Florida Law Requires Public Hospitals to Justify Their Tax-Supported Status
There was nothing wrong or unusual about the board of directors of the Bert Fish Medical Center in Daytona Beach, Florida, pursuing the take-over of their public hospital by Adventist Health System. Their misdeed was pursuing a sale to Adventist in utter secrecy.
The first time the planned merger bubbled up to public attention was when the Bert Fish board approved it in May 2010. By then, the board had conducted 21 closed-door meetings over 16 months. Those meetings violated Florida's open government law, a district judge later decided as he scuttled the $80 million deal. It didn't help that some directors would also have been direct beneficiaries of the sale of a public asset had the merger gone through.
The episode forced Bert Fish to remain—at least for the present—a public hospital. It also spurred legislation requiring a state review of the proposed sale of any public hospital and greater transparency in consideration of such deals in the future.
But the new law, approved by the Republican-controlled legislature and signed by GOP Governor Rick Scott last April, also includes a more far-reaching mandate: All of Florida's 29 public hospitals must now evaluate themselves to determine whether another type of ownership, most likely non-profit or private, would be cheaper or result in better medical care.
The Bert Fish scandal alone probably would not have prompted that provision had it not been accompanied by the ascension of Scott as governor. Scott is the former chairman of the behemoth Columbia/HCA hospital chain, and he has been outspoken in his belief that the private sector can run virtually any enterprise—from hospitals to schools to prisons—better than the government.
An Existential Question
In effect, the law forces an existential question on all of Florida's public hospitals. The self-examination could lead to the transformation of some or all of them from tax-supported institutions into tax-exempt or even tax-paying facilities, perhaps generating savings or new revenue for the cash-strapped state.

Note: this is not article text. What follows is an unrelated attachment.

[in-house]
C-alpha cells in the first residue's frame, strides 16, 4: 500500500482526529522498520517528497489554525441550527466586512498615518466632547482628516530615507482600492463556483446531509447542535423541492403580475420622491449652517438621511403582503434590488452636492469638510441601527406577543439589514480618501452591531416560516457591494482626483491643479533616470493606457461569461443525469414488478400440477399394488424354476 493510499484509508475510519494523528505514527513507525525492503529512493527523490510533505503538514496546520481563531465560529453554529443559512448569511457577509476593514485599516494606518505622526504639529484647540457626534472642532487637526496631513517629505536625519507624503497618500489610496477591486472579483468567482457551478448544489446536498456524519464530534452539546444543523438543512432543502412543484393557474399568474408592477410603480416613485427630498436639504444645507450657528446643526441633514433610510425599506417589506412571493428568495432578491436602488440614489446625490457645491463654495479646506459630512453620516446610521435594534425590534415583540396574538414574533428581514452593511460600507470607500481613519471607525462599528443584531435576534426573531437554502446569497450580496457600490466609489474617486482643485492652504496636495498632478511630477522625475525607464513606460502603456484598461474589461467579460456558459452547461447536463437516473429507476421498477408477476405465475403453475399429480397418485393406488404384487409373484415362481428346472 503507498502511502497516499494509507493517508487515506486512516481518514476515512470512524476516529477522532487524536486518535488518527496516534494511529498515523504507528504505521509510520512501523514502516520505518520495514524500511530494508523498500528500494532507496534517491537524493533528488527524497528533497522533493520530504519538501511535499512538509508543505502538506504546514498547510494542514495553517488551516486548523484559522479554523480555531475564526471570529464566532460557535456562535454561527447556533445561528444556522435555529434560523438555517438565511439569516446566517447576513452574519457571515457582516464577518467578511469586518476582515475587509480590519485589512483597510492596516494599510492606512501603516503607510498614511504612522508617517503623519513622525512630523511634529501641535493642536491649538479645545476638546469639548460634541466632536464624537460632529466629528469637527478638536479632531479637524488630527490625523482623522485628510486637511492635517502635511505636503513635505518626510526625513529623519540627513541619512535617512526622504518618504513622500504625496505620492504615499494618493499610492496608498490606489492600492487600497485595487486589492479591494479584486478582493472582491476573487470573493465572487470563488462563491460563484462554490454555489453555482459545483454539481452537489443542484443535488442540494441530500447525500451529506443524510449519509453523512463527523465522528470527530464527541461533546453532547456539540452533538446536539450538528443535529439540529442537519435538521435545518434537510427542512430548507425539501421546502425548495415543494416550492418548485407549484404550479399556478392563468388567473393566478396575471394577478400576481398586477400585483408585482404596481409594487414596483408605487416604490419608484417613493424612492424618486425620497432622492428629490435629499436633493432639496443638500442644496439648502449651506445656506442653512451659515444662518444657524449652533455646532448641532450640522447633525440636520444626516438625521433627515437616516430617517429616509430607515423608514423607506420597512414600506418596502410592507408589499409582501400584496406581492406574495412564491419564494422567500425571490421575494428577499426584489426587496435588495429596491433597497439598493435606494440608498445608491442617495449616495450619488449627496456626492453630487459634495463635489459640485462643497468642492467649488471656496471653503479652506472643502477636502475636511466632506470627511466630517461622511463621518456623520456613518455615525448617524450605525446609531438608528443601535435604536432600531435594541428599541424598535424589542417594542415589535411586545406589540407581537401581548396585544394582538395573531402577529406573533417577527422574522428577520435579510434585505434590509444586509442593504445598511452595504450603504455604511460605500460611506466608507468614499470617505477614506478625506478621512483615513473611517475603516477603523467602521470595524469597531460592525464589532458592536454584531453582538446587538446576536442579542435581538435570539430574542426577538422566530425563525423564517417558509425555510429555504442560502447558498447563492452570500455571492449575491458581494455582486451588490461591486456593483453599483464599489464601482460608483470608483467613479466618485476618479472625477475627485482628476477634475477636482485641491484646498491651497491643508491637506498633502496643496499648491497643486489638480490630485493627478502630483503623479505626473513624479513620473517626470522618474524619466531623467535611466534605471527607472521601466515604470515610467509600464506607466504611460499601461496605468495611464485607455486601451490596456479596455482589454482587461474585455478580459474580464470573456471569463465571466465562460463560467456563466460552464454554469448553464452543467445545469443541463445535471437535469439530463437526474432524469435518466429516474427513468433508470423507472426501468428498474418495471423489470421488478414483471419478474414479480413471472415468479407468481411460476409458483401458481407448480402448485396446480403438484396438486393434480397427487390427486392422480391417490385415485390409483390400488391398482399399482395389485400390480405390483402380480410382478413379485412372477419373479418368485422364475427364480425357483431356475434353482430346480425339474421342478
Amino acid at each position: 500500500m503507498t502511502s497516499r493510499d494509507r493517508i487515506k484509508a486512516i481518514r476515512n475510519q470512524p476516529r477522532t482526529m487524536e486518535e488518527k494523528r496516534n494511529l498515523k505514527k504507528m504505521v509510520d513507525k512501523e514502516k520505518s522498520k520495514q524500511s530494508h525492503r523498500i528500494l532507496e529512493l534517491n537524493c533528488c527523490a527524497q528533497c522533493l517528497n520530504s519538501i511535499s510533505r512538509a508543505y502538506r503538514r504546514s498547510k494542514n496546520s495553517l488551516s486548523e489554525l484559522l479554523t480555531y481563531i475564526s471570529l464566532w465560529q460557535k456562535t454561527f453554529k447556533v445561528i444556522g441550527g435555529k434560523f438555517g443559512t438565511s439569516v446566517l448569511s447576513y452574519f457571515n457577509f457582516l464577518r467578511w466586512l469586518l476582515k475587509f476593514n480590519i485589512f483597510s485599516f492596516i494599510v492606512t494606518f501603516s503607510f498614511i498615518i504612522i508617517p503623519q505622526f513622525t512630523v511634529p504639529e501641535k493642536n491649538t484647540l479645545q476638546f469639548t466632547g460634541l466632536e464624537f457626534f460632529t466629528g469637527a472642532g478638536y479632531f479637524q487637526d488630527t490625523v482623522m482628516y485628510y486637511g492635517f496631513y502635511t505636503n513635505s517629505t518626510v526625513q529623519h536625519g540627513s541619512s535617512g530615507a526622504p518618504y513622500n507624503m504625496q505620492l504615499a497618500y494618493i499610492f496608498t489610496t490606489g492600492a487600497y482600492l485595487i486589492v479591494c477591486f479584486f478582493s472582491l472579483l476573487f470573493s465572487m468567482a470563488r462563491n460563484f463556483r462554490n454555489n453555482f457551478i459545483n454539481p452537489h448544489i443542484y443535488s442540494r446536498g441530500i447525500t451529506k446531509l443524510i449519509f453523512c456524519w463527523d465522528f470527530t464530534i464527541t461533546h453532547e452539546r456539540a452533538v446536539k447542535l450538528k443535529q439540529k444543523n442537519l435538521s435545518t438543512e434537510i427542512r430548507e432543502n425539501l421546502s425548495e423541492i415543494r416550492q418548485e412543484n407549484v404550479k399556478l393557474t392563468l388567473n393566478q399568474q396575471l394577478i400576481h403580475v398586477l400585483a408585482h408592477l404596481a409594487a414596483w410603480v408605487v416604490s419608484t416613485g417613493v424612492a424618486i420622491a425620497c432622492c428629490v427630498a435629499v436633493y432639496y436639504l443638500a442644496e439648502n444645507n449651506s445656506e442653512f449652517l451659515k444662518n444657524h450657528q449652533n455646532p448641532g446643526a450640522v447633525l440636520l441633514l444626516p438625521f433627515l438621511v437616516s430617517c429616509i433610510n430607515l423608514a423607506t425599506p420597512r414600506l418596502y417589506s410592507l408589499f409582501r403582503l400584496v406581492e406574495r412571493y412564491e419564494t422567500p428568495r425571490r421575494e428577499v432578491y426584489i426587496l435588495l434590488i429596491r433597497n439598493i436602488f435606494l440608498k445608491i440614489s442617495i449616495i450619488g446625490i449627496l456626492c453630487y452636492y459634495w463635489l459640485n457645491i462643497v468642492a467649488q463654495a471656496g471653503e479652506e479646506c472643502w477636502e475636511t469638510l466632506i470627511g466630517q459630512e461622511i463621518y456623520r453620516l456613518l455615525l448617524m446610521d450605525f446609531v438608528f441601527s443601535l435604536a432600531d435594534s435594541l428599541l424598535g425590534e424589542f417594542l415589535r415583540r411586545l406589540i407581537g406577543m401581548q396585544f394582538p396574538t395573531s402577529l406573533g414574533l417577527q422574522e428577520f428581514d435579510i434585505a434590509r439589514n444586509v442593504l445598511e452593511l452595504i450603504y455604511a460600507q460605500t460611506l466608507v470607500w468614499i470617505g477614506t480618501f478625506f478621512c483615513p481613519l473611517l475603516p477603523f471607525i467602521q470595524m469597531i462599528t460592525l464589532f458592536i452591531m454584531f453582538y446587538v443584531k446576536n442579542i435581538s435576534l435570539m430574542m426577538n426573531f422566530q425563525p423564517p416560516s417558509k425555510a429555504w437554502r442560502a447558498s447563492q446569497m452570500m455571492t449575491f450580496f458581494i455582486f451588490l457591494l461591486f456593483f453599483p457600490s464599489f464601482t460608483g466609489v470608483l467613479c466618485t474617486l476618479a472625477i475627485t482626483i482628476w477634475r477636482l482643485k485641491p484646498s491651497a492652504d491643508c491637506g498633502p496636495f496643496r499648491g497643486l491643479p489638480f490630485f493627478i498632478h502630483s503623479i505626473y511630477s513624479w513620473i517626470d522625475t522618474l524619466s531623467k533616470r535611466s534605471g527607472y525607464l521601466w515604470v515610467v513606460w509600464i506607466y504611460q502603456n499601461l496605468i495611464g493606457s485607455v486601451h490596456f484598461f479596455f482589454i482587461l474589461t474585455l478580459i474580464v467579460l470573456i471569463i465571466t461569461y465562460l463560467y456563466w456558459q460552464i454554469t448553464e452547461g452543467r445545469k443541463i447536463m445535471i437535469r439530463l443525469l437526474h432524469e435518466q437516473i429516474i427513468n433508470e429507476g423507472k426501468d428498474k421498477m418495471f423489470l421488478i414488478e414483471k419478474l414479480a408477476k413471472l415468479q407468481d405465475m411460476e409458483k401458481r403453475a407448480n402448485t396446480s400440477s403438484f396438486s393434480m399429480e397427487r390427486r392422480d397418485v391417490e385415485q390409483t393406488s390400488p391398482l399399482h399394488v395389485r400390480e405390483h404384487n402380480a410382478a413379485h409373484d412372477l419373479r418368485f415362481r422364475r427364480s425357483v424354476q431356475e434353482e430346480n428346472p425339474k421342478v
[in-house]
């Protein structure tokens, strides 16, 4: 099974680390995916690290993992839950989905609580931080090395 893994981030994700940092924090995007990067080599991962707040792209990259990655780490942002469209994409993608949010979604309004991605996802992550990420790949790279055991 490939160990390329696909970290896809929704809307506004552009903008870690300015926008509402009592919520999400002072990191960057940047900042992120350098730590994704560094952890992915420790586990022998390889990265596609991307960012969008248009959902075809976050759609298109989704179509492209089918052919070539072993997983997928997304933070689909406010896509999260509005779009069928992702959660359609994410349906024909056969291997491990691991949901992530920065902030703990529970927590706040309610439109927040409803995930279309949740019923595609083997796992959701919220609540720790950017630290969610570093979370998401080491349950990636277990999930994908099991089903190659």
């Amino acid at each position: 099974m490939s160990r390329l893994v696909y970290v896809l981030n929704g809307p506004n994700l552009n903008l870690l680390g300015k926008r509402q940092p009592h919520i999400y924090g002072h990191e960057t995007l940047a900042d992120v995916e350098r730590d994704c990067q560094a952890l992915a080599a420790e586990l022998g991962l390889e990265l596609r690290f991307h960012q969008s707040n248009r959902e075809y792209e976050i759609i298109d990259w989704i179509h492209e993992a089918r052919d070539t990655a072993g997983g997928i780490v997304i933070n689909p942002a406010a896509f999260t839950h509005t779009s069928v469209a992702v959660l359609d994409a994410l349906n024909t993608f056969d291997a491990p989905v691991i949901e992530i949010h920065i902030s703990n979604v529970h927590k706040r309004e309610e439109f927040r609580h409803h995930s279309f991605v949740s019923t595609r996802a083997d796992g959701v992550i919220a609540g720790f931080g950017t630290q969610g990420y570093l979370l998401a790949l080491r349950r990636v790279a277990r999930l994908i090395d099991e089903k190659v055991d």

Republican state Senator Don Gaetz, who sponsored the legislation, says he is doesn't care whether the hospitals remain public or become private. He says he sponsored the legislation for one reason only, “to ensure that if we have public hospitals sold or leased, there should be complete transparency in the process and no one ought to profit—except the owners of the hospital, which is the public.”
But many others are not neutral about the status of public, or government-owned, hospitals. Across the United States, they were created to ensure there were places where the indigent could receive care. Critics doubt that investor-owned hospitals would be as responsive to the needs of the poor as public hospitals are now—no matter what promises might be made at the time of the sale.
“I'd be very worried that private for-profit entities would have great incentive not to treat people who couldn't pay,” says Bruce Siegel, chief executive officer of the National Association of Public Hospitals and Health Systems. “It's not my opinion but a fact that investor-owned corporations' responsibilities are to their shareholders.
For his part, Gaetz insists the law provides for continued care of the indigent, even if a public hospital becomes private. What's certain, says Linda Quick, president of the South Florida Hospital and Healthcare Association, which represents more than 160 companies and professionals in health care, is that even if public hospitals went private, the poor would continue to show up on their doorsteps.
“All three types of hospitals (tax-paying, tax-exempt and tax-supported) provide uncompensated care,” says Quick. “How much they do depends not on their tax status but on their locations.”
“If Jackson Memorial Hospital, which has a large volume of Medicaid patients, were sold to an investor-owned chain,” Quick says, “does that mean that the people going for care there would start going somewhere else? No. They'd keep right on going to Jackson regardless of who owned it and its tax status because it's closest to where they live. Nothing is going to change that.”
The caveat is that if Jackson were to keep treating the uninsured as a private or non-profit entity, it would need public money to do so, just as it does now as a public hospital. Consequently, its hospital district might still impose a property tax surcharge on residents, as it does now, to pay for health care for the poor.